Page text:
Strong Turnout for Boating Congress

Published online: May 02, 2006 News Melanie Winters
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Almost 275 industry leaders were in Washington, D.C., Monday to lobby their congressional representatives on legislative and regulatory issues affecting the marine industry.

 

Industry leaders have been grappling with many issues, including the preservation of water access, the elimination of hull splashing and the protection of tax measures for people who want to use their boats as second homes.

 

"We're very delighted with the strong response from the marine industry," Thom Dammrich, president of the National Marine Manufacturers Association, said in his opening remarks at the American Boating Congress.

 

"The entire industry is represented here this morning, and that is fantastic," he said.

 

"Our government can have as much impact on our businesses and our lives as almost anything else," said Dammrich. "This [conference] really does have an impact on our legislative efforts."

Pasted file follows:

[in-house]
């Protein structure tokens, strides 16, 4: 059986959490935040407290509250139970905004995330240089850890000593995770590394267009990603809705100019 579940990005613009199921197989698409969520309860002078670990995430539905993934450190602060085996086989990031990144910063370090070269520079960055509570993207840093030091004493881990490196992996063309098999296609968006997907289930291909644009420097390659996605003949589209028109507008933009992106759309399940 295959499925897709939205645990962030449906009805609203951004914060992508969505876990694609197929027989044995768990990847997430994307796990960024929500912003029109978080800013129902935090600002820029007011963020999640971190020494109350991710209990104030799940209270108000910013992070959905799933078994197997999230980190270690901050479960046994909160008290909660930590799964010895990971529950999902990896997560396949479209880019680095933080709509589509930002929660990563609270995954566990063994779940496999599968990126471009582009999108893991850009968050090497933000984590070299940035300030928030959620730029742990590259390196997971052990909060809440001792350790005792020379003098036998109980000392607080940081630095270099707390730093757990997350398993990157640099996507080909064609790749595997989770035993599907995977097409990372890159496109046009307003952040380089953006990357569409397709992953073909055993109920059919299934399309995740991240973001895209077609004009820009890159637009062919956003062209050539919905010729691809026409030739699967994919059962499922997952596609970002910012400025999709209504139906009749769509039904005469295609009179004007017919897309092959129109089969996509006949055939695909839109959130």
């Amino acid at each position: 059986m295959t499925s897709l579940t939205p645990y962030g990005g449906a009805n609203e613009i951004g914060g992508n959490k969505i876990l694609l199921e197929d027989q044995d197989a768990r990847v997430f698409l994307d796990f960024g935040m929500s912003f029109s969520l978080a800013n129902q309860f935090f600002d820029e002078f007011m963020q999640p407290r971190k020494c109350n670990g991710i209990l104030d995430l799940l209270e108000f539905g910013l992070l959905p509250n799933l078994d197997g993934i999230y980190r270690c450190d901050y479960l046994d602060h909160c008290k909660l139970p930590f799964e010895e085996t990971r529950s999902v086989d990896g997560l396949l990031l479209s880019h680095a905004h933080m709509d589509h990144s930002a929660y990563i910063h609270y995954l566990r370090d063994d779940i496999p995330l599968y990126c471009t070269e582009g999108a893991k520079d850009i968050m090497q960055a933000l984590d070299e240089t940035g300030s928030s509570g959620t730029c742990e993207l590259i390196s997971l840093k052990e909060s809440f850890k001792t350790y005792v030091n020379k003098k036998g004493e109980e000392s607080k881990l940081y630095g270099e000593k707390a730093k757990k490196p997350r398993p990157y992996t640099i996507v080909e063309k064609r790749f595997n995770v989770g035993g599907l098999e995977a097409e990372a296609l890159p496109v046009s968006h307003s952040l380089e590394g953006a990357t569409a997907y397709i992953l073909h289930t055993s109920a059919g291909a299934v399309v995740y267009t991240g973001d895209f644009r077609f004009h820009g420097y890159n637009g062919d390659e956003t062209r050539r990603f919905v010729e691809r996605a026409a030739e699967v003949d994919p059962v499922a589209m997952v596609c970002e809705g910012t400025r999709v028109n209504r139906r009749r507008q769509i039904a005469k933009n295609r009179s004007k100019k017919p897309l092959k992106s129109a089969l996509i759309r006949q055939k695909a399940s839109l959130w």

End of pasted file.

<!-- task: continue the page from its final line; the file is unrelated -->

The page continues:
The two-day legislative conference kicked off this morning with a keynote speech from Sen. Chuck Hagel, R-Neb.

 

"Recreational time is going to become more a factor in everything we do," from jobs and taxes to how we raise our children, he said. "You represent an industry that will continue to represent one of the growing industries in this county."

 

The boating industry generates more than $33 billion a year and more than a half-million jobs, according to Hagel.

 

Monday's conference agenda includes a panel discussion on water access and the future of the industry. Irwin Jacobs from Genmar Holdings, Dustan McCoy from Brunswick Corp., Rear Admiral Craig Bone from the U.S. Coast Guard, and Gerald Barnes from the U.S. Army Corps of Engineers were the panelists.

 

This session is followed by a Business of Boating luncheon featuring David Blackburn from Faria Marine Instruments. A silent auction to raise money for NMMA's Political Action Committee, and a gala dinner and awards presentation will cap the evening.

 

Today, attendees will visit Capitol Hill to air their concerns to key legislators.

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